MARION, Ohio — Roy Loudenslager and his family have been farmers for as long as he can remember. His dad and grandparents farmed, and so did his late brother, Don, who farmed in partnership with Roy since the mid-1950s.
The Loudenslagers have always been crop farmers, and today farm about 2,000 acres near Marion. At one time or another, they also produced feeder cattle, sheep, and operated a farrow-to-finish swine operation.
But even with all the experience, it’s the little things that still impress Roy most.
“It’s very satisfying … after we go out and work the soil and put the seed in … to see it come up and mature,” he said.
Signs of growth
With today’s technology, the planter and the tractor do a much better job of telling the operator whether the seeds are actually going into the ground, and if everything is working as it should.
But Roy said he still goes out to his fields and checks on them — multiple times a day — for that first proof that the seeds are emerging.
Another thing he likes? Hydraulics — and the mechanization found on almost all of today’s farm equipment.
“It used to be you pulled the rope and the wheel made one revolution and the plow came up,” he said. “Now, you flip the electrical switch and it runs the header control, or it folds the (implement) up, so you can go up and down the road.”
Roy will turn 80 in November. His brother, Don, died in March of 2014. Both men will be inducted into the Ohio Agricultural Hall of Fame Aug. 7, at the Ohio State Fair in Columbus.
It’s rare that two brothers would receive the honor. And even more special since their father — Forest Loudenslager — was inducted in 1978.
Roy said he believes it’s the first father-son duo to receive the award — let alone a father and two of his sons.
“That’s pretty special,” he said. “Along with my brother, Don, we are following in Dad’s footsteps.”
Don was active in the local and state Soil and Water Conservation District for 48 years, holding positions at the state level, along with his wife, Reva. And, Don was an active member of the Ohio Pork Producers, and was a past recipient of the pork excellence award.
Today, the operation consists of 2,000 acres of corn and soybeans. Roy is still active, along with his grandson, Jonathan Zucker, and longtime farmhand and family friend, Rick Craycraft.
In the early days, the farm also included a diversified livestock operation. The family raised feeder cattle, and bought and sold sheep across the country, making deliveries into Detroit.
The swine came later, with a facility expansion in the late 1960s. The family got out of swine in the mid-1990s, when profit margins became too tight, and when competition from larger producers was increasing.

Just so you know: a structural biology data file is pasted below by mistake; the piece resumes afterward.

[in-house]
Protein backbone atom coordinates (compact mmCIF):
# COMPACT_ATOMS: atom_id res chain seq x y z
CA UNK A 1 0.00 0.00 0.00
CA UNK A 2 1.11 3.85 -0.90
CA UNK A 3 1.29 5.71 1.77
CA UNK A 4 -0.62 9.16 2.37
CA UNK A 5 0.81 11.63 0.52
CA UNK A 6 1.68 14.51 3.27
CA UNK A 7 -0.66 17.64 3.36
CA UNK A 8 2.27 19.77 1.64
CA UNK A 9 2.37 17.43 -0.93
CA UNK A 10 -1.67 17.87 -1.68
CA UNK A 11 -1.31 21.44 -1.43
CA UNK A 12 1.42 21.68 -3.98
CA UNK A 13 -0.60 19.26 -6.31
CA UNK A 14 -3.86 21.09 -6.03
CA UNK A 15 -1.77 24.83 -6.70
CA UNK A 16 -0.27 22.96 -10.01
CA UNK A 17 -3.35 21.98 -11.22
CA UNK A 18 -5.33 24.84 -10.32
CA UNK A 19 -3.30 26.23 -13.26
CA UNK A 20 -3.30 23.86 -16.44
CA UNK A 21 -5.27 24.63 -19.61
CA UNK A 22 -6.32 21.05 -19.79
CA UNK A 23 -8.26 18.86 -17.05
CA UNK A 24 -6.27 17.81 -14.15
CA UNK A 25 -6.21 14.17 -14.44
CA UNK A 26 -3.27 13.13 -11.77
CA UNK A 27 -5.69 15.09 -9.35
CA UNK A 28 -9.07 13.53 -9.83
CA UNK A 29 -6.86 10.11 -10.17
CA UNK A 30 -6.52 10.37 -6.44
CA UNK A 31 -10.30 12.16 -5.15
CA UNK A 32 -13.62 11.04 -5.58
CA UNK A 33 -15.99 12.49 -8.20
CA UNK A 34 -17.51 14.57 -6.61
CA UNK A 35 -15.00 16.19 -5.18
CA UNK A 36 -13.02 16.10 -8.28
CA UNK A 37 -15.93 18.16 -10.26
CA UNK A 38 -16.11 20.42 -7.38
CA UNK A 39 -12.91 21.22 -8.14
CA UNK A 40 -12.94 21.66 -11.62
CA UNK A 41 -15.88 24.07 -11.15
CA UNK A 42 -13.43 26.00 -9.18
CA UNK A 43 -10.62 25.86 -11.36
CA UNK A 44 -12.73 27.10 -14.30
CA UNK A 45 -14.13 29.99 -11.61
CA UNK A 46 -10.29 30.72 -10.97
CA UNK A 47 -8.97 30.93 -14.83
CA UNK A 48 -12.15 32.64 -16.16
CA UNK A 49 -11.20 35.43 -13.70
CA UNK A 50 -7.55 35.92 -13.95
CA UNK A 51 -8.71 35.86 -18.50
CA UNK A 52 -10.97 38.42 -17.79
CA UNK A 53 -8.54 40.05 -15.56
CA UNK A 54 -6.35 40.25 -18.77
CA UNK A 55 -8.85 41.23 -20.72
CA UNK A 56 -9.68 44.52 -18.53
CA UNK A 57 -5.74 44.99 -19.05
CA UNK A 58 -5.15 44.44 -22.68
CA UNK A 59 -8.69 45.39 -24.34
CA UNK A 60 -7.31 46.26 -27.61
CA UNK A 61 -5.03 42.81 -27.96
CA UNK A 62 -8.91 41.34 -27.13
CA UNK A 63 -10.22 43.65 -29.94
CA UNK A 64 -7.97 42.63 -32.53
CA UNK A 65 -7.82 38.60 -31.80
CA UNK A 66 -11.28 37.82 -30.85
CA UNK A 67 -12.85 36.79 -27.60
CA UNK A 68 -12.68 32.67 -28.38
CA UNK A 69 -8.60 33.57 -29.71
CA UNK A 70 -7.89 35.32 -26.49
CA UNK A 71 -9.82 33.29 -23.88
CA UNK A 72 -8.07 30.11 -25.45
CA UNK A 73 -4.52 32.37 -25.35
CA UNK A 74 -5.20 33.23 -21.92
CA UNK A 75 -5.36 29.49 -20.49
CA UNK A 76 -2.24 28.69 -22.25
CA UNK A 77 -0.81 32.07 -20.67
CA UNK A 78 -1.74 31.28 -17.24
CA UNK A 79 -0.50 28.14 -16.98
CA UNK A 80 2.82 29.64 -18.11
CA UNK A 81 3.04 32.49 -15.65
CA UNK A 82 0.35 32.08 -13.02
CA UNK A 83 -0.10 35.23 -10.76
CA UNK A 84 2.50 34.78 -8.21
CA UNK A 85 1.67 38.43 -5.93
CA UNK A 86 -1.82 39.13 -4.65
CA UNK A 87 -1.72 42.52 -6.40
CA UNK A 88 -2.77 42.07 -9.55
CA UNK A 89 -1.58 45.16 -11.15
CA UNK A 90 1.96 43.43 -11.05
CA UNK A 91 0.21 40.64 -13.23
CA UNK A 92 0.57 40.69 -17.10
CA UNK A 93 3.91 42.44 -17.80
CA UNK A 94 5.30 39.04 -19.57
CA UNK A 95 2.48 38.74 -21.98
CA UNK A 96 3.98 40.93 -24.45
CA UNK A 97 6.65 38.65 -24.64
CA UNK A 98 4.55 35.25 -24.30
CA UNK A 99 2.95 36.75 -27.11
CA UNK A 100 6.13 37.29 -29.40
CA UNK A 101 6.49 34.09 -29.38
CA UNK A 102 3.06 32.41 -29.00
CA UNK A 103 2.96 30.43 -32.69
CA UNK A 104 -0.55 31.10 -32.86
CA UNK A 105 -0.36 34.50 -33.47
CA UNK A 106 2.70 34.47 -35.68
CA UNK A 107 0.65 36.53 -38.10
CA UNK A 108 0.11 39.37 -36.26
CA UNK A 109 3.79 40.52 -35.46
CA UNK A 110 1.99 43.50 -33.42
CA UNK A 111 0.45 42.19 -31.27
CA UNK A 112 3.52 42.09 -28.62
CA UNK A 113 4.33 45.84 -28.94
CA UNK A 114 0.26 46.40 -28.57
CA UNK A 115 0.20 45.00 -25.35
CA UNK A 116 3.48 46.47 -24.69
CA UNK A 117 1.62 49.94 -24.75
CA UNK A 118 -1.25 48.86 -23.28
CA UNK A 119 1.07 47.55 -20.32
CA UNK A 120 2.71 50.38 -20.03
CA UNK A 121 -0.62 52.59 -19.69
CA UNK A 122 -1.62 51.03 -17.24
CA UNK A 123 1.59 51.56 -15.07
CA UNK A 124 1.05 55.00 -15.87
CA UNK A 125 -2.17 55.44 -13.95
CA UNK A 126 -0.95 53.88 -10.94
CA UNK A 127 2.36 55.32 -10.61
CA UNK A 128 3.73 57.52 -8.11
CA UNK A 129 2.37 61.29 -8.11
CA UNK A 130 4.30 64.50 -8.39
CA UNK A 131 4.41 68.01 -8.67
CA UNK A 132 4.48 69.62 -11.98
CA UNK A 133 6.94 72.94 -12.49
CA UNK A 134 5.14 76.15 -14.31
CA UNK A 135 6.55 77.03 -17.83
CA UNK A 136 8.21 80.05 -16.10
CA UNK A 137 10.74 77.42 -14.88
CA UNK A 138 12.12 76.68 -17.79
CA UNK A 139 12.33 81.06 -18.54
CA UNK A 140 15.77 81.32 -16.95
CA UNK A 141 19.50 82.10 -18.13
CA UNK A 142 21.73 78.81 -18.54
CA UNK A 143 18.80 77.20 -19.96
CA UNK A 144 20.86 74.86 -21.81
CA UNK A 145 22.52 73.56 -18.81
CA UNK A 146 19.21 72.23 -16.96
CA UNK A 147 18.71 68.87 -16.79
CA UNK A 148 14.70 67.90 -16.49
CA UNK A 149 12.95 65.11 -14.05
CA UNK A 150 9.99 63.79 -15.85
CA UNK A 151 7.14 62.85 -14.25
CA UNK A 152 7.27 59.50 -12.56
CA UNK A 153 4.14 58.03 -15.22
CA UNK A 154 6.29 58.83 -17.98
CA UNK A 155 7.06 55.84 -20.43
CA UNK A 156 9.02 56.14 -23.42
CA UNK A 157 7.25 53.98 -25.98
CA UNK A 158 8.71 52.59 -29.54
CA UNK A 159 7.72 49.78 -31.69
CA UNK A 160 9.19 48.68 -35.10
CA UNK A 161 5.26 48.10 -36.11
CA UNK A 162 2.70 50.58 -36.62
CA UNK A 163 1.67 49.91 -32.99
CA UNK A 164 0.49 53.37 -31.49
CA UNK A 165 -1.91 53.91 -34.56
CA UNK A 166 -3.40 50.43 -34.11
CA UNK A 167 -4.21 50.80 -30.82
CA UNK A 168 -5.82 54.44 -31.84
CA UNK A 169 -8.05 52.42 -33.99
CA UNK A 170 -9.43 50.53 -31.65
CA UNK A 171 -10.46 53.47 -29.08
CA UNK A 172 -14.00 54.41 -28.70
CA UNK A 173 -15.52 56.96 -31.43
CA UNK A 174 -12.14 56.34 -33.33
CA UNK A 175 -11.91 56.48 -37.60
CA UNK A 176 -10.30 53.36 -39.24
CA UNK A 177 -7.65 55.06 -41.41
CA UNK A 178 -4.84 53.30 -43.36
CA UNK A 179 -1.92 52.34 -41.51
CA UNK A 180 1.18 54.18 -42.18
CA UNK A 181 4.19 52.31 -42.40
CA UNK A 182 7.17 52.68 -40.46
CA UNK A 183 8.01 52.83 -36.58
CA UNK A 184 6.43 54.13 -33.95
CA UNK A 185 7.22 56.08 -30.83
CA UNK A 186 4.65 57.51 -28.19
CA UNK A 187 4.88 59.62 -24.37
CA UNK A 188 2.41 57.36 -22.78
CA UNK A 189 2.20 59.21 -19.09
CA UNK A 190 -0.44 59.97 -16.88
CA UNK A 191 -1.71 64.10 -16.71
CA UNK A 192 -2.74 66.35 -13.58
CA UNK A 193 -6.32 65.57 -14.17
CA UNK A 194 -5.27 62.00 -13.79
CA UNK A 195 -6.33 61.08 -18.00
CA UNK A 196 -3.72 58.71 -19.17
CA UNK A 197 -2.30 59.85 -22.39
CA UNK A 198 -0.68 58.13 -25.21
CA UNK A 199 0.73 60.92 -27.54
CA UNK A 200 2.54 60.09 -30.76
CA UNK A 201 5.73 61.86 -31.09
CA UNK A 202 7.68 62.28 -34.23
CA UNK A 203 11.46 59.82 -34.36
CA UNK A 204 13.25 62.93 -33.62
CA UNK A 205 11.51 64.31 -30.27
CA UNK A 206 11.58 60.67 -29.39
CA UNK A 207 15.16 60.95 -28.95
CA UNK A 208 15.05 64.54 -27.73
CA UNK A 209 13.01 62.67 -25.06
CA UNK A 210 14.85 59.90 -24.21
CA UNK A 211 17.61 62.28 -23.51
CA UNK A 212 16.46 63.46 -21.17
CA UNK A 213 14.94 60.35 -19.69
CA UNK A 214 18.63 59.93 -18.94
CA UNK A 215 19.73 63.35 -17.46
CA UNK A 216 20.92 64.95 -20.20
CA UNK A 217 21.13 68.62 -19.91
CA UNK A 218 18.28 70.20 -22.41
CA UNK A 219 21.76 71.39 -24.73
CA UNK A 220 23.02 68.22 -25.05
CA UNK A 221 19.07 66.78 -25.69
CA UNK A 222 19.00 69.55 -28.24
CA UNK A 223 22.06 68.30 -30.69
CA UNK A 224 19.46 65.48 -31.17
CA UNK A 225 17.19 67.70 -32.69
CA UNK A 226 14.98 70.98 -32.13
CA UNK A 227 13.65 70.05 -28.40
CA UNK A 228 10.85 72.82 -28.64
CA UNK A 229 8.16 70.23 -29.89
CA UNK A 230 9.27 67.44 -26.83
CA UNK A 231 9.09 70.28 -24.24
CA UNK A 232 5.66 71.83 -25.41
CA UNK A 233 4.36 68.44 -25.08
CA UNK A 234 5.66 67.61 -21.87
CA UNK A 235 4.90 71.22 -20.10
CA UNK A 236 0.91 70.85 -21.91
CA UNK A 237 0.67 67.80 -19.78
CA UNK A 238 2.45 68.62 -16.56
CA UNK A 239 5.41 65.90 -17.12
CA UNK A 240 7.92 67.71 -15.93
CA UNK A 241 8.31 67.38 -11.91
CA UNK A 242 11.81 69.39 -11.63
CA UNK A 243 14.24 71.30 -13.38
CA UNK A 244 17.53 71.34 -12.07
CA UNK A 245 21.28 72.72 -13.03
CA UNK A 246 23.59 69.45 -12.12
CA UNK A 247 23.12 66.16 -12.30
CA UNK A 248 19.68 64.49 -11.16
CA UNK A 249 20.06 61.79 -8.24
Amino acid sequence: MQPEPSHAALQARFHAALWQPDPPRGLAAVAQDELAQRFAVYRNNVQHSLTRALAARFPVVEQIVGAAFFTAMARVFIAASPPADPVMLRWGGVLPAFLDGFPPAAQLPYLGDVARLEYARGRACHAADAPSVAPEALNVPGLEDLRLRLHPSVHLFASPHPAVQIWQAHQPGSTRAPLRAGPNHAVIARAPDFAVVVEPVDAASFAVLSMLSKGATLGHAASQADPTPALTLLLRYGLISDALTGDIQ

But crop farming has been a mainstay — and so has red farm equipment. Roy Loudenslager is also a part owner in the Case IH dealership Evolution Ag, along with Don’s son, Doug Loudenslager.
The family has reliable help to get things done. Roy’s wife, Judy, is a past Ohio Farm Bureau trustee and helps with outreach, and running errands.
Jonathan, a senior at Ohio State University, is majoring in ag business and plans to return to the farm full time after graduation.
And Craycraft has worked on the farm for about 35 years, helping with livestock and field work — and whatever needs done.
Craycraft started working on the farm in 1974, while still in high school. During planting and harvest season, he lived with the Loudenslagers. Today, he lives in another home, but still located on the farm.
“This is my second family,” he said.
Like most area farmers, the Loudenslagers got this year’s crop in early — only to be followed by heavy rains through June. They struggled all spring to apply nutrients, but still have a good-looking crop.
In addition to weather, Roy said farmers are constantly facing challenges from government and regulation, and the high cost for acquiring new land.
But Roy said farmers can also help shape policy — if they get involved.
“Dad taught us to support the commodity groups of whatever we were producing, and encouraged us to be active,” he said.
But at the same time, Roy adds, “you can’t be active in every group or you’ll never be home.”
In addition to Farm Bureau, Roy has been active in the Ohio Soybean Association and Ohio Soybean Council, and the United Soybean Board.
The brothers have also held tours at their farm for school children, and Roy and Judy are passionate about speaking up for farmers.
“It’s not only important anymore that we produce the food — we also have to defend it,” Judy said.
Roy has been promoting his industry all his life. He was Ohio FFA’s first Star Farmer recipient, and he and Don were both lifelong supporters of FFA.
The other two inductees are William Haddad, of Knox County, known to many as “No-till Bill,” and Gary Mast, of Holmes County.
Haddad helped advance no-till farming in its early years, and is still an active supporter.
Mast is a sixth-generation farmer and operates a 1,200 acre farm with his brother, Jon. They also provide custom manure management and forage harvesting.
Roy said he’s not sure what all the inductees will receive. He imagines a plaque and some pictures — but whatever the award is — he’s proud to have served his industry. And he’s thankful for the many people who have helped him along the way.
“I thank God for putting me on this farm at this time, where I had so many opportunities,” he said.
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